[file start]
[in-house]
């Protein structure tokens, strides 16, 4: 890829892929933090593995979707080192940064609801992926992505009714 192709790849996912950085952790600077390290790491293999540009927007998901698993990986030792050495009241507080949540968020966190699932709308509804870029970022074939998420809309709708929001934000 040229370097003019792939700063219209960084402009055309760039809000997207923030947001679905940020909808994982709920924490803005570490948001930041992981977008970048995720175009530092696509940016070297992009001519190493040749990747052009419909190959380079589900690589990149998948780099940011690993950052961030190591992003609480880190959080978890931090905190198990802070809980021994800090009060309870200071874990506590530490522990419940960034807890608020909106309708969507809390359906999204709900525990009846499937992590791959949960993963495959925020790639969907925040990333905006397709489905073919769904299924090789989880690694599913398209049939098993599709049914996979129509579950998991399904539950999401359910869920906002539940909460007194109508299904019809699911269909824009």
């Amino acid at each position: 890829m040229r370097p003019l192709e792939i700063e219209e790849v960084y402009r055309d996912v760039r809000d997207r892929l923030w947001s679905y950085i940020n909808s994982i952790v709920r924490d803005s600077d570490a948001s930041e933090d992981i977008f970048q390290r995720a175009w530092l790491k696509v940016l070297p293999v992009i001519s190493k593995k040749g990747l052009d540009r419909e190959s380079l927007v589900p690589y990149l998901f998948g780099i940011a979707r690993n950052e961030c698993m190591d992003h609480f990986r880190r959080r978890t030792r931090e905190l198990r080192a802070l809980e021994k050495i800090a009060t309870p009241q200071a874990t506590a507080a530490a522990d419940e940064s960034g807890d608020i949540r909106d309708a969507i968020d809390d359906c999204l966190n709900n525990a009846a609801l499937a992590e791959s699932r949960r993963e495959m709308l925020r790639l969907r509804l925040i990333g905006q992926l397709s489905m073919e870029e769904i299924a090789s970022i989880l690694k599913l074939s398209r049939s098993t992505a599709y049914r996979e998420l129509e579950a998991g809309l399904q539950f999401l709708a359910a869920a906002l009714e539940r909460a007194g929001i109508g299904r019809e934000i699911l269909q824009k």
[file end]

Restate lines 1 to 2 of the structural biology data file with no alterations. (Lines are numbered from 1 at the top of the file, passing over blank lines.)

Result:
[in-house]
């Protein structure tokens, strides 16, 4: 890829892929933090593995979707080192940064609801992926992505009714 192709790849996912950085952790600077390290790491293999540009927007998901698993990986030792050495009241507080949540968020966190699932709308509804870029970022074939998420809309709708929001934000 040229370097003019792939700063219209960084402009055309760039809000997207923030947001679905940020909808994982709920924490803005570490948001930041992981977008970048995720175009530092696509940016070297992009001519190493040749990747052009419909190959380079589900690589990149998948780099940011690993950052961030190591992003609480880190959080978890931090905190198990802070809980021994800090009060309870200071874990506590530490522990419940960034807890608020909106309708969507809390359906999204709900525990009846499937992590791959949960993963495959925020790639969907925040990333905006397709489905073919769904299924090789989880690694599913398209049939098993599709049914996979129509579950998991399904539950999401359910869920906002539940909460007194109508299904019809699911269909824009």